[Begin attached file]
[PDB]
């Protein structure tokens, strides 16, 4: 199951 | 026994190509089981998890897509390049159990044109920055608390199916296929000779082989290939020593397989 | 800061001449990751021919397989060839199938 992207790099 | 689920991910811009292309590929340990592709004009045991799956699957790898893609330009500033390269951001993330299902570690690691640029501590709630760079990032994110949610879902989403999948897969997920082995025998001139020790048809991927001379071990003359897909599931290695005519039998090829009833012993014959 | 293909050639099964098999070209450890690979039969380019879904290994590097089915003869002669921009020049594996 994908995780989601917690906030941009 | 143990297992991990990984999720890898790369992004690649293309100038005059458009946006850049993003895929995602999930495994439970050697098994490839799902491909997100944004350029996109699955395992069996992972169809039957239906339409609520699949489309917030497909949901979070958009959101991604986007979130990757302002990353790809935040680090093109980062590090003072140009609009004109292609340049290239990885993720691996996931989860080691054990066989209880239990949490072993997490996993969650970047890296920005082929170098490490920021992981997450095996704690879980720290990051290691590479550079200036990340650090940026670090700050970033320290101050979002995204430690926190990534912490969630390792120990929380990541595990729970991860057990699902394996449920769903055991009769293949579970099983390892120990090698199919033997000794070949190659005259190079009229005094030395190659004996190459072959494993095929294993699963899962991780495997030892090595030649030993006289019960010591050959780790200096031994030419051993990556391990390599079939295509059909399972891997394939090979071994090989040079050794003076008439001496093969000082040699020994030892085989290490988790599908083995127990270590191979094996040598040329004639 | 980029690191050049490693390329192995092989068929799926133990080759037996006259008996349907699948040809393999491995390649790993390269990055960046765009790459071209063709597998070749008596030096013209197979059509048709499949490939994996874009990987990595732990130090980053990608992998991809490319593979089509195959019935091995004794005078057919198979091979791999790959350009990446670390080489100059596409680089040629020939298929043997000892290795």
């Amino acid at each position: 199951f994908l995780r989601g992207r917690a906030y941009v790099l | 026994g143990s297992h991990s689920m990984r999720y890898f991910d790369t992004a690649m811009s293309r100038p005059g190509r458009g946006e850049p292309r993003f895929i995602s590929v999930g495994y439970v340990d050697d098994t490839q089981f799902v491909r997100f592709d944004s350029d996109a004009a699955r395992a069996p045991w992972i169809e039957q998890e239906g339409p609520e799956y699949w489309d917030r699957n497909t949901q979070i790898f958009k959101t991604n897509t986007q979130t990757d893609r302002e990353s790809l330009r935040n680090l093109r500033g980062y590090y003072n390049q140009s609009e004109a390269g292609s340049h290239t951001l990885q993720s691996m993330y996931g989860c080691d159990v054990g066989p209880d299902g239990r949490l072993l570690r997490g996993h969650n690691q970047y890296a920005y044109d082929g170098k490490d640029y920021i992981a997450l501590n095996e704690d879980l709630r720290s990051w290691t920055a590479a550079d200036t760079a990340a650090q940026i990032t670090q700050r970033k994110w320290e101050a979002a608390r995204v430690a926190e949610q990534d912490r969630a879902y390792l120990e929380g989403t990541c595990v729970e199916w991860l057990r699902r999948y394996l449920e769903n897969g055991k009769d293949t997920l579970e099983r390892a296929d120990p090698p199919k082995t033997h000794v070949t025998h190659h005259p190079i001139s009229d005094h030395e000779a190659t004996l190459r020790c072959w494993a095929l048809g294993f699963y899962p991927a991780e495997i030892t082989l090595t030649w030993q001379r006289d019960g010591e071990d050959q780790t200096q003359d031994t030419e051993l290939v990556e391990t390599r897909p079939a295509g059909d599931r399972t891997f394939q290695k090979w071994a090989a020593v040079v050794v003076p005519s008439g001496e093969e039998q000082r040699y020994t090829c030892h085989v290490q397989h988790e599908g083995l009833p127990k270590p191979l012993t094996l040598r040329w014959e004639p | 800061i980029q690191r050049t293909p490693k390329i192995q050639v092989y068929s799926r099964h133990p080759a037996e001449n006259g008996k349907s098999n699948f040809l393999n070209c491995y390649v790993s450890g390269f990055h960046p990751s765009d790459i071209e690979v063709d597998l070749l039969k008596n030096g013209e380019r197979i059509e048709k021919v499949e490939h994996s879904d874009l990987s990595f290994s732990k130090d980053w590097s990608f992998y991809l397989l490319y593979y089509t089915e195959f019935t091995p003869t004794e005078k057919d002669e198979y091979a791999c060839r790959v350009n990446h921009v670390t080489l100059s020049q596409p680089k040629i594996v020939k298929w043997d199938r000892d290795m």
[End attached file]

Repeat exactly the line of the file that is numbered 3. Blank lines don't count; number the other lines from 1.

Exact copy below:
């Amino acid at each position: 199951f994908l995780r989601g992207r917690a906030y941009v790099l | 026994g143990s297992h991990s689920m990984r999720y890898f991910d790369t992004a690649m811009s293309r100038p005059g190509r458009g946006e850049p292309r993003f895929i995602s590929v999930g495994y439970v340990d050697d098994t490839q089981f799902v491909r997100f592709d944004s350029d996109a004009a699955r395992a069996p045991w992972i169809e039957q998890e239906g339409p609520e799956y699949w489309d917030r699957n497909t949901q979070i790898f958009k959101t991604n897509t986007q979130t990757d893609r302002e990353s790809l330009r935040n680090l093109r500033g980062y590090y003072n390049q140009s609009e004109a390269g292609s340049h290239t951001l990885q993720s691996m993330y996931g989860c080691d159990v054990g066989p209880d299902g239990r949490l072993l570690r997490g996993h969650n690691q970047y890296a920005y044109d082929g170098k490490d640029y920021i992981a997450l501590n095996e704690d879980l709630r720290s990051w290691t920055a590479a550079d200036t760079a990340a650090q940026i990032t670090q700050r970033k994110w320290e101050a979002a608390r995204v430690a926190e949610q990534d912490r969630a879902y390792l120990e929380g989403t990541c595990v729970e199916w991860l057990r699902r999948y394996l449920e769903n897969g055991k009769d293949t997920l579970e099983r390892a296929d120990p090698p199919k082995t033997h000794v070949t025998h190659h005259p190079i001139s009229d005094h030395e000779a190659t004996l190459r020790c072959w494993a095929l048809g294993f699963y899962p991927a991780e495997i030892t082989l090595t030649w030993q001379r006289d019960g010591e071990d050959q780790t200096q003359d031994t030419e051993l290939v990556e391990t390599r897909p079939a295509g059909d599931r399972t891997f394939q290695k090979w071994a090989a020593v040079v050794v003076p005519s008439g001496e093969e039998q000082r040699y020994t090829c030892h085989v290490q397989h988790e599908g083995l009833p127990k270590p191979l012993t094996l040598r040329w014959e004639p | 800061i980029q690191r050049t293909p490693k390329i192995q050639v092989y068929s799926r099964h133990p080759a037996e001449n006259g008996k349907s098999n699948f040809l393999n070209c491995y390649v790993s450890g390269f990055h960046p990751s765009d790459i071209e690979v063709d597998l070749l039969k008596n030096g013209e380019r197979i059509e048709k021919v499949e490939h994996s879904d874009l990987s990595f290994s732990k130090d980053w590097s990608f992998y991809l397989l490319y593979y089509t089915e195959f019935t091995p003869t004794e005078k057919d002669e198979y091979a791999c060839r790959v350009n990446h921009v670390t080489l100059s020049q596409p680089k040629i594996v020939k298929w043997d199938r000892d290795m």